Generation of Internal Waves by Eddies Impinging on the Western Boundary of the North Atlantic

(a) Vertical profile of the 12-h sampled meridional velocity at Wba, (b) zonal and (c) meridional baroclinic velocity 3–10-h bandpass-filtered, and (d) clockwise (red) and counterclockwise (black) components of the buoyancy frequency–normalized shear variance. This subset taken in 2010 represents the transition from anticyclone A1 to cyclone C1 delimited by the vertical black line in (a) based on the sign change of the surface relative vorticity. The two wave packets mentioned in the text are marked by black rectangles in (b),(c).


Despite the major role played by mesoscale eddies in redistributing the energy of the large-scale circulation, our understanding of their dissipation is still incomplete. This study investigates the generation of internal waves by decaying eddies in the North Atlantic western boundary. The eddy presence and decay are measured from the altimetric surface relative vorticity associated with an array of full-depth current meters extending ~100 km offshore at 26.5°N. In addition, internal waves are analyzed over a topographic rise from 2-yr high-frequency measurements of an acoustic Doppler current profiler (ADCP), which is located 13 km offshore in 600-m deep water. Despite an apparent polarity independence of the eddy decay observed from altimetric data, the flow in the deepest 100 m is enhanced for anticyclones (25.2 cm/s) compared with cyclones (−4.7 cm/s). Accordingly, the internal wave field is sensitive to this polarity-dependent deep velocity. This is apparent from the eddy-modulated enhanced dissipation rate, which is obtained from a finescale parameterization and exceeds 10e-9 W/kg for near-bottom flows greater than 8 cm/s. The present study underlines the importance of oceanic western boundaries for removing the energy of low-mode westward-propagating eddies to higher-mode internal waves.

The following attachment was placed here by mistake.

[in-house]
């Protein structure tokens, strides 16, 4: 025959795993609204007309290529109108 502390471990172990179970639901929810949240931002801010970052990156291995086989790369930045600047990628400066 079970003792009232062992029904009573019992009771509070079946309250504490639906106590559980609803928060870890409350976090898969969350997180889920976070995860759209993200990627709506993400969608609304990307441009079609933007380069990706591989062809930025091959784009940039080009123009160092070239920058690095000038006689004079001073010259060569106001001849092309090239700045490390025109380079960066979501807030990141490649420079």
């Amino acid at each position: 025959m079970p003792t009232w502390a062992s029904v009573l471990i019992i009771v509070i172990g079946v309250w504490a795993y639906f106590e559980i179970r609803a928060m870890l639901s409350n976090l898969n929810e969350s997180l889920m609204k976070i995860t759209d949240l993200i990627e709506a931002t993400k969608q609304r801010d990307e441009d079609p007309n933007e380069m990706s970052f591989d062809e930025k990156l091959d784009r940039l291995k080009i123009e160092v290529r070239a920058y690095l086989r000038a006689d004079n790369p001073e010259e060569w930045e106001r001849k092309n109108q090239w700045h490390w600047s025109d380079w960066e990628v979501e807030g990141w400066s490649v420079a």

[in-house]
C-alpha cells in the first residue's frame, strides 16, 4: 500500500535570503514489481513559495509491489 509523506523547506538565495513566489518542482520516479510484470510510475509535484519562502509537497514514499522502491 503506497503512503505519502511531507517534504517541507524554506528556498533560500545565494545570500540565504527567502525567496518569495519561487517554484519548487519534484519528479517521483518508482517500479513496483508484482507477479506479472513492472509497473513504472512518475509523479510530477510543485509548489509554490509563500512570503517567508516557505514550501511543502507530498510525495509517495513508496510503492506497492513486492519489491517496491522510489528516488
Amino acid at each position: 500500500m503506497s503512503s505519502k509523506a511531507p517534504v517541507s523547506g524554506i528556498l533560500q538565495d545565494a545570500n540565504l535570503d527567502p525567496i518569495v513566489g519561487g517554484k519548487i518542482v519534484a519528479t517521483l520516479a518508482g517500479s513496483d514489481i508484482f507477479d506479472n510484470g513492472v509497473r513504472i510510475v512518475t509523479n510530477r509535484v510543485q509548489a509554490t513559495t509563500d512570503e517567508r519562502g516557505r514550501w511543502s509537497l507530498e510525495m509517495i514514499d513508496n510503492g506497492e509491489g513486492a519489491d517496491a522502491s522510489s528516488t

J. Phys. Ocean.
Eleanor Frajka-Williams
Eleanor Frajka-Williams
Professor of Ocean Dynamics in a Changing Climate

I am a physical oceanographer who uses ocean observations to investigate ocean dynamics and circulation in a changing climate. I have a particular interest in problems spanning scales (from micro- to large-scale) or spheres (biogeosphere, cryosphere, atmosphere), and in methods that leverage traditional observations with new platforms and satellite data.